Another thing is that the players are the ones who are figuring out the conspiracy theory, but the characters are the one's who suffer for it. That is totally OK, but you don't say anything about how the characters are involved so that creates a gap between the player and the character. Are they getting involved, because they will automatically suffer damage in the first scenes? Perhaps they are all FBI agents? You could also have a an act structure where the characters are getting information and being involved in the first act. It then moves on to the second act where things in their lives are getting hurt. The third act is how they are trying to stop what happens in the second act from happening (blocking). The fourth act is adopting to what happened (accepting/changing to the damage or taking a move to reveal the plot). Repeat. (Yesss, this is the typical dramatic curve.)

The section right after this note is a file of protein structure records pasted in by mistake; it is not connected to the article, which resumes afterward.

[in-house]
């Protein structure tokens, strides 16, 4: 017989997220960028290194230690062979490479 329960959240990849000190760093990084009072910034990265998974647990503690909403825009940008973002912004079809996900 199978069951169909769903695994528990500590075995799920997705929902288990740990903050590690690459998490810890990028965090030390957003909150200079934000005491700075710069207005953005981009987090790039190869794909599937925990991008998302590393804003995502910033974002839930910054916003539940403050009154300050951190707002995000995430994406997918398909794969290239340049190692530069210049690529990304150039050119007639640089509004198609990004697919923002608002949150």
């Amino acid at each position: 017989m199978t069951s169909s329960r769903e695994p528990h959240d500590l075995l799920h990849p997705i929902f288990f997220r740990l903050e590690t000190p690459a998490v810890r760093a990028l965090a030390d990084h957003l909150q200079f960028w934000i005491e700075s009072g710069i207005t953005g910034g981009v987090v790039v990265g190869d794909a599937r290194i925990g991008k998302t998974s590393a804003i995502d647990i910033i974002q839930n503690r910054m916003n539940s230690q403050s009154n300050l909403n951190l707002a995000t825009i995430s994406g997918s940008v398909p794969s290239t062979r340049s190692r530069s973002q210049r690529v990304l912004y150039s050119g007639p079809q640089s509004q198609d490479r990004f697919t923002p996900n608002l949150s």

One thing I thought about was the golden watch. Why is that important for the character? I started to think about how you can create affection by spending time with something. The more time spent, the more you feel for it (this is a reason why it's good that it takes time to create a character). Perhaps the players have to write X number of sentences about what they care about by explaining why they care about it. It may be an event, a faint memory, something that changed the character's life, or something that defines the character. For the most important thing, you have to write five sentences, to increase the player's affection for it. For the golden watch, you only have to write one sentence. I don't know how this works in play, but it's an idea.
  • edited June 2013
    Come up with 5 categories of stuff you care about and rank them 5 (most important) to 1 (least important). Example: 5-son, 4-spouse, 3-body, 2-job, 1-gold watch.